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Who will tell Mr. President that SA widows are weeping and mourning again?

For eight years, since 2015, South African widow and chairperson of KZN Widows Voice, Princess Nomthandazo Zibisi, has been pushing to reach and get the attention of the president and members of parliament on tax matters, but she felt dribbled by the system—various officials and channels of government.
Who will tell Mr. President that SA widows are weeping and mourning again?

Although government has been rejigged, and some elected parliamentarians have changed hands, yet she and many others whom she represents kept hoping against hope.

From the front of the Parliament Building in Cape Town, as the State of the Nation Address (Sona) event rumbled, Zibisi found her voice in tears before the cameras of MDNTV. 'Though democracy is supposed to be the government of the people, by the people, and for the people, nobody, not even with my many visits, open letters to the president, and emails, cared to listen to us,' she muttered. Her voice drowned in her sobs.

MDNTV brings her situation, and those of the widows and widowers she represents, to the front burner. She believes that the media's attention will sweep aside the deliberate official bottlenecks to redress the oppressive tax regime facing them. Zibisi is a widow and mother of many grown, unemployed young adults from KwaZulu-Natal, South Africa's coastal province. She believes that they are being unfairly treated, and it’s time for the government to take notice and bring about a change.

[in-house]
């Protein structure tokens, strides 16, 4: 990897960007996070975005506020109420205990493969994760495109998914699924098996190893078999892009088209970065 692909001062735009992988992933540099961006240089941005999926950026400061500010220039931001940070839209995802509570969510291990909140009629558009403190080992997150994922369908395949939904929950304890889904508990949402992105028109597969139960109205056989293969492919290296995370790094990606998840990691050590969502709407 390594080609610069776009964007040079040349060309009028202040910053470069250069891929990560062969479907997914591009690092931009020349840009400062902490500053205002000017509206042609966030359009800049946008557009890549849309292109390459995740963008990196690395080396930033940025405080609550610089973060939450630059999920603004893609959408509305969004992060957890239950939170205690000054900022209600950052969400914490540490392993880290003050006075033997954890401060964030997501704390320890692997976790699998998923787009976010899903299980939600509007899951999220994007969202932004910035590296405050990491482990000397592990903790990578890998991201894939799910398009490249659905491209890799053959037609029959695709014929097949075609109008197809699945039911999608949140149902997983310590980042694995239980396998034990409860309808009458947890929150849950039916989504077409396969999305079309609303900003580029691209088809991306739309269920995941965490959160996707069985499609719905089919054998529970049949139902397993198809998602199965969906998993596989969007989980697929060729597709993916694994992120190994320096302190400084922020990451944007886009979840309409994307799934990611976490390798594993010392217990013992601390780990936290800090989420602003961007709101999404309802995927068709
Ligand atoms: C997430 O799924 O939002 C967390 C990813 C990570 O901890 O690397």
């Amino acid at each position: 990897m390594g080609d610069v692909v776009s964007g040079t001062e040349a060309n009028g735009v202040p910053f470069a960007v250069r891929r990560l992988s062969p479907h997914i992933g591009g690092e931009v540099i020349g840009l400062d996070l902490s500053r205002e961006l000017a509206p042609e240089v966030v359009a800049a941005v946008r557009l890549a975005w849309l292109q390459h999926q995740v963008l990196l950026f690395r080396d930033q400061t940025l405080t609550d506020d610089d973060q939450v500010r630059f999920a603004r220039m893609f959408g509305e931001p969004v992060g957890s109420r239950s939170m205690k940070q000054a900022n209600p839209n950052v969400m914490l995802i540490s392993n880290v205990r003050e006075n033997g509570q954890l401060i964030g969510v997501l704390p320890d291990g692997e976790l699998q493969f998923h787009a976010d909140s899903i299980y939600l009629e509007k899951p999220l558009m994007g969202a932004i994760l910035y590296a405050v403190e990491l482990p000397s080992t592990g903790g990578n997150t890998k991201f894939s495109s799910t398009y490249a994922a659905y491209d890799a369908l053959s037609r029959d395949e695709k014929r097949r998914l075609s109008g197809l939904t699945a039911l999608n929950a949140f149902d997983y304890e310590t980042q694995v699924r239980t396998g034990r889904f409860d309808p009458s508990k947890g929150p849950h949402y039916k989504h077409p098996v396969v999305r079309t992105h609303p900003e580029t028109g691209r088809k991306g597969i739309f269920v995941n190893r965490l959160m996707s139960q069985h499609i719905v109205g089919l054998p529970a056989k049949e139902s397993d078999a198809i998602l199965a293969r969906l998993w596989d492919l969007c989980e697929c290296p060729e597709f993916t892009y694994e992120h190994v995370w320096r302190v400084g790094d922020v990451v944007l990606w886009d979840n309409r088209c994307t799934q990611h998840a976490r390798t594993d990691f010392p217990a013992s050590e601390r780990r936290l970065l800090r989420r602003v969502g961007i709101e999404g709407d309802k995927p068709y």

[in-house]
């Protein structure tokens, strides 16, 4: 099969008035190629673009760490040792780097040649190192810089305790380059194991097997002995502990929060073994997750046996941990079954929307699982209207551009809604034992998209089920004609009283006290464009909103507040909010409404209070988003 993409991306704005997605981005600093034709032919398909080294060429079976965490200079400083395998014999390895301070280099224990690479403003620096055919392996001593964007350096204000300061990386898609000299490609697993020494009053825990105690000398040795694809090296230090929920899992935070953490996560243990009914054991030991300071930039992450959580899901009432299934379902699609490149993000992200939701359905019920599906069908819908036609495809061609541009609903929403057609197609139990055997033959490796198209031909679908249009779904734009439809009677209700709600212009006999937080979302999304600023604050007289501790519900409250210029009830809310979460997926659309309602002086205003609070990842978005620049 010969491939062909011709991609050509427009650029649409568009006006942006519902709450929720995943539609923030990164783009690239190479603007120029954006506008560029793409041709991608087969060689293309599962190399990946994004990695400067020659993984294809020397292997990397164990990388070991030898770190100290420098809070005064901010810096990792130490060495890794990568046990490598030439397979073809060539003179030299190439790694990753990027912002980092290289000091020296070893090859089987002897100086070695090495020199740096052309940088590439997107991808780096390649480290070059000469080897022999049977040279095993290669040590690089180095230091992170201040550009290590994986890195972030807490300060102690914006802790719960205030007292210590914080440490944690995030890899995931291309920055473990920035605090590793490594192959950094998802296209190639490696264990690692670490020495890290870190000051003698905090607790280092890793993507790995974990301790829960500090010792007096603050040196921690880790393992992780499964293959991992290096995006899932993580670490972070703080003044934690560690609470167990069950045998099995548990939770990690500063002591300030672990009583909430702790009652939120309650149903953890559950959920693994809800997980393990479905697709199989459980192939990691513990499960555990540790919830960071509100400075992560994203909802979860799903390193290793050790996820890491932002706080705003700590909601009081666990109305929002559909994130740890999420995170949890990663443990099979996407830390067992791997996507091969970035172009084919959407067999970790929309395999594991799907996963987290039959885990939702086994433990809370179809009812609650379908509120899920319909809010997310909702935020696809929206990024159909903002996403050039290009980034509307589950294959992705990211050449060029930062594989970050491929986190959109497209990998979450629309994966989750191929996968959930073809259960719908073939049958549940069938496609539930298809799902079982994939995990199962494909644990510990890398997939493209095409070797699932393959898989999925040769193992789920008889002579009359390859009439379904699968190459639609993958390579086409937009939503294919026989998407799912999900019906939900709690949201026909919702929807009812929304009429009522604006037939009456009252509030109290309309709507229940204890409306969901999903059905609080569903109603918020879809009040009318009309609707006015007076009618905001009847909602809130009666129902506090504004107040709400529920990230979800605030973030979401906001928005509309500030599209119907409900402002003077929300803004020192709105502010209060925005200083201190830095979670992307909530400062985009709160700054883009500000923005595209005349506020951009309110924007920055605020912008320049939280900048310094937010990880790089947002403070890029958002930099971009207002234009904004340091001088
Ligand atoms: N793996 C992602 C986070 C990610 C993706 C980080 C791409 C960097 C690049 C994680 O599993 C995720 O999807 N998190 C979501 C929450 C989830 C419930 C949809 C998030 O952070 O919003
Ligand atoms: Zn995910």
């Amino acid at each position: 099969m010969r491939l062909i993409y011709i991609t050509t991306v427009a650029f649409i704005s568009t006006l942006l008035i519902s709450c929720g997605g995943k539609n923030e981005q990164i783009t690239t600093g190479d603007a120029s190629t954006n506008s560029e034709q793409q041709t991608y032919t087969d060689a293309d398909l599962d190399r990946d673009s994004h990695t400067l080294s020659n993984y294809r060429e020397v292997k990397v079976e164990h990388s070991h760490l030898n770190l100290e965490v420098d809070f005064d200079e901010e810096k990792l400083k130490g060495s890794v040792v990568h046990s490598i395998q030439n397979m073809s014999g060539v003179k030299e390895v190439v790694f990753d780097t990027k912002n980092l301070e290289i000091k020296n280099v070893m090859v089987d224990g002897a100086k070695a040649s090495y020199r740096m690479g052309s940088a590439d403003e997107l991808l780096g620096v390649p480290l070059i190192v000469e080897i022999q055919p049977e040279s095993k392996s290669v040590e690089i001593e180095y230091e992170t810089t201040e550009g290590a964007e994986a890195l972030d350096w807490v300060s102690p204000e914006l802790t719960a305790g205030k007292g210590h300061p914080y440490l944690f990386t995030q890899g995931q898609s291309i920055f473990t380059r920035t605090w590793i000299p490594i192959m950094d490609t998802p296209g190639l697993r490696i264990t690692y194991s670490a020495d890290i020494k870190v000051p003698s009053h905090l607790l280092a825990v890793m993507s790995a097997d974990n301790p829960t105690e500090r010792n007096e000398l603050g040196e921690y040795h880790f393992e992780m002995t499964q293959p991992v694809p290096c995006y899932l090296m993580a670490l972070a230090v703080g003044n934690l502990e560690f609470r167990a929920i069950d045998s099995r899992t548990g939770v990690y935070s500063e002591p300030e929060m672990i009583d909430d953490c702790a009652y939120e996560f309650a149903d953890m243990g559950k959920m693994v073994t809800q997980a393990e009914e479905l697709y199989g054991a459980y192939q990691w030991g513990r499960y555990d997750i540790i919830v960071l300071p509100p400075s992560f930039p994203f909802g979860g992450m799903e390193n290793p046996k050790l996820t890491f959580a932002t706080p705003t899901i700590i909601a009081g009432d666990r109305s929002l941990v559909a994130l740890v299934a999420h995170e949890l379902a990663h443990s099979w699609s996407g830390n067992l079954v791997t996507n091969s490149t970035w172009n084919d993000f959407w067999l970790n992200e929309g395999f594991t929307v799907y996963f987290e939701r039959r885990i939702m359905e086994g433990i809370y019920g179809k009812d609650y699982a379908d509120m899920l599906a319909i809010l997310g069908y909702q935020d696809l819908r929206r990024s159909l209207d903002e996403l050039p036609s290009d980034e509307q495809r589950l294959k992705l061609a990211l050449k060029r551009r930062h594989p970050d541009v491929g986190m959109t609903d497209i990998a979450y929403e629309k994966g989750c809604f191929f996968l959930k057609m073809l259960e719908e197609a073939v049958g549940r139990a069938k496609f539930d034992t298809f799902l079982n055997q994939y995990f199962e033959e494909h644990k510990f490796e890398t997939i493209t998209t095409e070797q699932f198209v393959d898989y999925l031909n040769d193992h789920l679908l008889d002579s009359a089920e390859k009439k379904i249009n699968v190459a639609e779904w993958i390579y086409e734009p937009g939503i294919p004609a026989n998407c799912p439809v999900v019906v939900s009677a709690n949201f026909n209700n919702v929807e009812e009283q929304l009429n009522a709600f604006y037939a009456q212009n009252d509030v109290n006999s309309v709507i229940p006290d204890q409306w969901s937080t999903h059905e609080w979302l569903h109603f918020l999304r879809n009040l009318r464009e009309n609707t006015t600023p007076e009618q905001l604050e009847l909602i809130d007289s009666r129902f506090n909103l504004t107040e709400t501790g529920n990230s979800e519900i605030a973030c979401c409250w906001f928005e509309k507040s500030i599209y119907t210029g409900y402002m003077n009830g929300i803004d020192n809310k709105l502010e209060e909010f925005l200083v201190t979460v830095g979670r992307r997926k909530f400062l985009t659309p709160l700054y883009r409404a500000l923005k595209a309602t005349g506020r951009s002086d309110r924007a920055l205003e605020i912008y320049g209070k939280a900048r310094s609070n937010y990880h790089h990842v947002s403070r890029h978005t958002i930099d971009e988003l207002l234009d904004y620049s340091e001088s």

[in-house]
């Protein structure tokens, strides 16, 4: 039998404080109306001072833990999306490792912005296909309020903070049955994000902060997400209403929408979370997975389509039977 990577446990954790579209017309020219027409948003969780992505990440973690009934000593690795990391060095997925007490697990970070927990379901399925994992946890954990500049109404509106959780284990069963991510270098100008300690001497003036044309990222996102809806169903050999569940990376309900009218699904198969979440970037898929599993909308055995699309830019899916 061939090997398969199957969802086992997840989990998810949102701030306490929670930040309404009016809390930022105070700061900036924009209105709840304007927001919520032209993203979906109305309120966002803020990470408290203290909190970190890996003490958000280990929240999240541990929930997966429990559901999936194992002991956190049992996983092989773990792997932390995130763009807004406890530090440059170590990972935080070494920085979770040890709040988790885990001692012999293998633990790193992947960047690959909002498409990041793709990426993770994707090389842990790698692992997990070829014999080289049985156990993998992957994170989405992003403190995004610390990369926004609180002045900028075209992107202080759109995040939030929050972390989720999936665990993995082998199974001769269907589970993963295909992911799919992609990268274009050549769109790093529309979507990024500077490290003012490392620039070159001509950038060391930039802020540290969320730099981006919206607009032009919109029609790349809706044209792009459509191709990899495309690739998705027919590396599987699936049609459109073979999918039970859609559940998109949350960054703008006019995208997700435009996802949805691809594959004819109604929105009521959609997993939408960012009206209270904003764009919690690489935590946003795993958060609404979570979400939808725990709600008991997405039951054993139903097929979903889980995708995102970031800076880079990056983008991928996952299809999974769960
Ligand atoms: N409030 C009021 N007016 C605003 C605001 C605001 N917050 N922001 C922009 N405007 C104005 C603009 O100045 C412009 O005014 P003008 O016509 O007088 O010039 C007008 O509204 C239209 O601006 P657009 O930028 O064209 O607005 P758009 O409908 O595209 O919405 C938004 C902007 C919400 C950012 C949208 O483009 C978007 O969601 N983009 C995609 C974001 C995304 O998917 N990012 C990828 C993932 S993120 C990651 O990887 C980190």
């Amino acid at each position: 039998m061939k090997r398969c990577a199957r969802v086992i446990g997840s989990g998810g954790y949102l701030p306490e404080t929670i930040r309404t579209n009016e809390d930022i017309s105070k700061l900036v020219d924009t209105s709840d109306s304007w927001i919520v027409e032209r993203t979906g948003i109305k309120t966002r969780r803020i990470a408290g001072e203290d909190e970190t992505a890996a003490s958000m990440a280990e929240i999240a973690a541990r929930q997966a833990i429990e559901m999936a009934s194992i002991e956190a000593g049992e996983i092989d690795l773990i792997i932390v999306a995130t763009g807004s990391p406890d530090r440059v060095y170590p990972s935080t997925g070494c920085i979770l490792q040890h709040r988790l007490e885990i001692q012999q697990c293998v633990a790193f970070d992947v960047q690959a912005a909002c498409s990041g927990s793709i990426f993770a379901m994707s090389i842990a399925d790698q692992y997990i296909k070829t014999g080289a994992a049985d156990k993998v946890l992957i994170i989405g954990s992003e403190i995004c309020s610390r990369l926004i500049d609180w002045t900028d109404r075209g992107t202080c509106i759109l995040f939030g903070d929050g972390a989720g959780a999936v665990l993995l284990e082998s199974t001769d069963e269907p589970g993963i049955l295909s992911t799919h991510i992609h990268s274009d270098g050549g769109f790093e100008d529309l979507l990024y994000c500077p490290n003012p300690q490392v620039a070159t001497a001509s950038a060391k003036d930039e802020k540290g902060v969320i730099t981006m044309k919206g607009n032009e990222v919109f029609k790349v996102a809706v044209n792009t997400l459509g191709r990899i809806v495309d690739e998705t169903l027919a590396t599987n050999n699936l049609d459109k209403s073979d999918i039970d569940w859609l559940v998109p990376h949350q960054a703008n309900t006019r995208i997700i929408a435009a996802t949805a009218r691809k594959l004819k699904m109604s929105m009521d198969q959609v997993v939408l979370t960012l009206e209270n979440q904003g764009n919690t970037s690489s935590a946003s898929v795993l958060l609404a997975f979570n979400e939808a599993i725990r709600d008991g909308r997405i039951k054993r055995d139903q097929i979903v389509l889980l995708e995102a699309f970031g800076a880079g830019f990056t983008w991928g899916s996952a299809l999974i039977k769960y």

“The problem that we have with the government is that of taxes. There is a hangover of laws from the apartheid era that are still with us today” she asserted.

Who will tell Mr. President that SA widows are weeping and mourning again?

The party promised that it will reverse all the past imbalances; some of the laws amended. The part not touched is like bread and butter for them, apparently, Zibisi believes widows are being fleeced. “What they are doing to us is mind-boggling: if you receive your salary and also the espousal pension, they merge the two, and the tax bracket goes up because of a falsely bloated salary, then in the end, you find that you are unable to make ends meet,” she laments.

Widows reveal that their houses are being repossessed because of the Act in place, which is the Tax Administration Act 28 of 2011; it has become instrument of oppression against them.

The situation has brought despondency in many families where the children has gone through school, graduated and stay at home without employment. They argue that the unemployment challenge is as a result of the looting of the state by those who are supposed to be leaders. Regrettably, Zibisi says these people are untouchable, therefore not held accountable.

While the widow worked and did P.A.Y.E. (Pay As You Earn) that means taxes were paid. So, why did it merge the two payments – the espousal pension and the widow's salary or pension? They argued that leads to paying more tax than normal. Their earnest prayer is that government should separate these two monies.

Addressing the matter:

Zibisi narrates that the Parliament has been visited more than eight times. “I was with a standing committee in February, where I left a memorandum. Of course, it promised to send the memo to Parliament to look at it and make some amendments. Until this moment, nothing has been said or done. I also wrote an open letter to the president on 26 January 2020; I sent an email to the president with an acknowledgement given to me.

On elections:

When asked if she would vote for the ruling party in the upcoming elections, Zibisi declined to reveal her choice, stating that her vote is her secret. She expressed concerns about the ruling party, stating that although it is supposed to be a democracy, the government is too autocratic and makes laws that benefit themselves. Zibisi also mentioned that widows want their voices to be heard, and their pensions to be treated as a grant, rather than a second income.

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